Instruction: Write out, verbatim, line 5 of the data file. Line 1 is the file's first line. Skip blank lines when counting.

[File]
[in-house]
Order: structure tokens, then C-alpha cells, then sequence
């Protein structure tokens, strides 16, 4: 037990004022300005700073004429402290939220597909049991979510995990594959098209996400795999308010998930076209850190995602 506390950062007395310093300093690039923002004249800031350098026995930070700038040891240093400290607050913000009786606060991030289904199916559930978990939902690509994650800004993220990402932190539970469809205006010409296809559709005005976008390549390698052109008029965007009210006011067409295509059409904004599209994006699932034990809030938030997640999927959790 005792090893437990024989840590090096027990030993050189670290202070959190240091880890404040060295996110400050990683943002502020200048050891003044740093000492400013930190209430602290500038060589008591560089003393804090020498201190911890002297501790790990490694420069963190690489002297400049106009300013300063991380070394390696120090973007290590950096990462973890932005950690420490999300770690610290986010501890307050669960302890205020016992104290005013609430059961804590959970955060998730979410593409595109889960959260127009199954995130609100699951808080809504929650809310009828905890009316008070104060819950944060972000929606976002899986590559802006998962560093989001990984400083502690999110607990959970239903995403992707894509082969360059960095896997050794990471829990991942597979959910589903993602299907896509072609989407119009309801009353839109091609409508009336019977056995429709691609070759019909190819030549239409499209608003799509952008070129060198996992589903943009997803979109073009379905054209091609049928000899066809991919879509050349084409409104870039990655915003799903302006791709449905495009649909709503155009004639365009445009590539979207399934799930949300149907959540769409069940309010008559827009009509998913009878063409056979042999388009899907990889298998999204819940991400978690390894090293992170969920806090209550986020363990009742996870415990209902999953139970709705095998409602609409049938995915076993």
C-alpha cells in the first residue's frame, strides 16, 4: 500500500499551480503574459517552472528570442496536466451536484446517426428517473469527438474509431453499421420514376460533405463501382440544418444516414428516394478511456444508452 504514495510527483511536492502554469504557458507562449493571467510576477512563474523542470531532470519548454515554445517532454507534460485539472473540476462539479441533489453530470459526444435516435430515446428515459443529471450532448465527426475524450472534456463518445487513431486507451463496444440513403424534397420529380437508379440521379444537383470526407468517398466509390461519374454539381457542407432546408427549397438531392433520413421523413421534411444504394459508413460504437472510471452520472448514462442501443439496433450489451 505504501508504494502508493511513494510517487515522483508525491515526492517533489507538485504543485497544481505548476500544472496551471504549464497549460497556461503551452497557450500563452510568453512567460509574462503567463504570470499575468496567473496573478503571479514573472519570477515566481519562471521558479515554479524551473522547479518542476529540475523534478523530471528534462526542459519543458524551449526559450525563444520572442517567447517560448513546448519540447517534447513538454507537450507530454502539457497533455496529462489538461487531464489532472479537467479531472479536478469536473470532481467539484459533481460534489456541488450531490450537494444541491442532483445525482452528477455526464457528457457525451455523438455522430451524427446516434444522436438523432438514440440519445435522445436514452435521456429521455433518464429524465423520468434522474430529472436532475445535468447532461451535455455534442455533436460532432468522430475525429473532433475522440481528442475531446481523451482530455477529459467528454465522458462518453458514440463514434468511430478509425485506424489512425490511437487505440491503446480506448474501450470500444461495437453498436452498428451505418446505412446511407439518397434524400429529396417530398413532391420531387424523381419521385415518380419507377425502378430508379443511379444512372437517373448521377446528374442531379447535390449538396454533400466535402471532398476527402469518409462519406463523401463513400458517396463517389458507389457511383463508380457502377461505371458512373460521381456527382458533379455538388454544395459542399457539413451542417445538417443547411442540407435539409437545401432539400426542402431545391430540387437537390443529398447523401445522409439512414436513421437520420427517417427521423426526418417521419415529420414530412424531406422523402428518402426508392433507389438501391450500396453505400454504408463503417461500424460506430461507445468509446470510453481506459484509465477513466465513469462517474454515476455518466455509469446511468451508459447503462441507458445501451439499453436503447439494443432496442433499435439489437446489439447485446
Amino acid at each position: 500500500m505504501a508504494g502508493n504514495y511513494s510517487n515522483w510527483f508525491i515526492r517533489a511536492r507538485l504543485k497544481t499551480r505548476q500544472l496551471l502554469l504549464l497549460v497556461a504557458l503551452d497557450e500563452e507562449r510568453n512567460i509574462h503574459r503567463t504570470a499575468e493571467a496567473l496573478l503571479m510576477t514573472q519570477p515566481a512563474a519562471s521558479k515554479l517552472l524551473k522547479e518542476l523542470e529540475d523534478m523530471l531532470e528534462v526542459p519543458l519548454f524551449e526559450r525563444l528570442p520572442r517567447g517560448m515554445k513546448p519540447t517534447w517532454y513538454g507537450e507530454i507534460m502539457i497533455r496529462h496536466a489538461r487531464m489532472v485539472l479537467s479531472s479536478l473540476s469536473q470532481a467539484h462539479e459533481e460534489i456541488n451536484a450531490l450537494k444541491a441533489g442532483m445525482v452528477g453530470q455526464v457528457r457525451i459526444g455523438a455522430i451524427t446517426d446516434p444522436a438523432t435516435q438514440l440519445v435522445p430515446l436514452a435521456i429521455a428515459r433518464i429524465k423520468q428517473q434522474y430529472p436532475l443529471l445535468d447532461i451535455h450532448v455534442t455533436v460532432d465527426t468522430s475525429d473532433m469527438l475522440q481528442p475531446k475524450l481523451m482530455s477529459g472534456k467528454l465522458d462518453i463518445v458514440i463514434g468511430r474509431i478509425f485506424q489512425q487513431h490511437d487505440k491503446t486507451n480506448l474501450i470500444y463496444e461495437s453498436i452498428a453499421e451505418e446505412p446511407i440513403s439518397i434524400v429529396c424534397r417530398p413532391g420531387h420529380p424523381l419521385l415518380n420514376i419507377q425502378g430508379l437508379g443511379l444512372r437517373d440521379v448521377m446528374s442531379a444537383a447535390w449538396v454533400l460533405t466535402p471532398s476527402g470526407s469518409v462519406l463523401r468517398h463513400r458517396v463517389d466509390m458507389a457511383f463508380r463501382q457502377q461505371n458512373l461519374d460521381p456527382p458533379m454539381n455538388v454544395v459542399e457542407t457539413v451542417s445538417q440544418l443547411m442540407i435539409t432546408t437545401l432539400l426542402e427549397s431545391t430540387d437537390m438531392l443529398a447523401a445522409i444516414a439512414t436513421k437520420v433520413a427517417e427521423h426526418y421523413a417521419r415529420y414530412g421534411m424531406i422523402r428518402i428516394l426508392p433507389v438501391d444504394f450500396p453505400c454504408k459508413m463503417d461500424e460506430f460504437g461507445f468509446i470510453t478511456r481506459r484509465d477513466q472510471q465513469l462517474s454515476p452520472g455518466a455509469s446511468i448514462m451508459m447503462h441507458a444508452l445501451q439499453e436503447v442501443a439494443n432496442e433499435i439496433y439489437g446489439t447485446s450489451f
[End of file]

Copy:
Amino acid at each position: 500500500m505504501a508504494g502508493n504514495y511513494s510517487n515522483w510527483f508525491i515526492r517533489a511536492r507538485l504543485k497544481t499551480r505548476q500544472l496551471l502554469l504549464l497549460v497556461a504557458l503551452d497557450e500563452e507562449r510568453n512567460i509574462h503574459r503567463t504570470a499575468e493571467a496567473l496573478l503571479m510576477t514573472q519570477p515566481a512563474a519562471s521558479k515554479l517552472l524551473k522547479e518542476l523542470e529540475d523534478m523530471l531532470e528534462v526542459p519543458l519548454f524551449e526559450r525563444l528570442p520572442r517567447g517560448m515554445k513546448p519540447t517534447w517532454y513538454g507537450e507530454i507534460m502539457i497533455r496529462h496536466a489538461r487531464m489532472v485539472l479537467s479531472s479536478l473540476s469536473q470532481a467539484h462539479e459533481e460534489i456541488n451536484a450531490l450537494k444541491a441533489g442532483m445525482v452528477g453530470q455526464v457528457r457525451i459526444g455523438a455522430i451524427t446517426d446516434p444522436a438523432t435516435q438514440l440519445v435522445p430515446l436514452a435521456i429521455a428515459r433518464i429524465k423520468q428517473q434522474y430529472p436532475l443529471l445535468d447532461i451535455h450532448v455534442t455533436v460532432d465527426t468522430s475525429d473532433m469527438l475522440q481528442p475531446k475524450l481523451m482530455s477529459g472534456k467528454l465522458d462518453i463518445v458514440i463514434g468511430r474509431i478509425f485506424q489512425q487513431h490511437d487505440k491503446t486507451n480506448l474501450i470500444y463496444e461495437s453498436i452498428a453499421e451505418e446505412p446511407i440513403s439518397i434524400v429529396c424534397r417530398p413532391g420531387h420529380p424523381l419521385l415518380n420514376i419507377q425502378g430508379l437508379g443511379l444512372r437517373d440521379v448521377m446528374s442531379a444537383a447535390w449538396v454533400l460533405t466535402p471532398s476527402g470526407s469518409v462519406l463523401r468517398h463513400r458517396v463517389d466509390m458507389a457511383f463508380r463501382q457502377q461505371n458512373l461519374d460521381p456527382p458533379m454539381n455538388v454544395v459542399e457542407t457539413v451542417s445538417q440544418l443547411m442540407i435539409t432546408t437545401l432539400l426542402e427549397s431545391t430540387d437537390m438531392l443529398a447523401a445522409i444516414a439512414t436513421k437520420v433520413a427517417e427521423h426526418y421523413a417521419r415529420y414530412g421534411m424531406i422523402r428518402i428516394l426508392p433507389v438501391d444504394f450500396p453505400c454504408k459508413m463503417d461500424e460506430f460504437g461507445f468509446i470510453t478511456r481506459r484509465d477513466q472510471q465513469l462517474s454515476p452520472g455518466a455509469s446511468i448514462m451508459m447503462h441507458a444508452l445501451q439499453e436503447v442501443a439494443n432496442e433499435i439496433y439489437g446489439t447485446s450489451f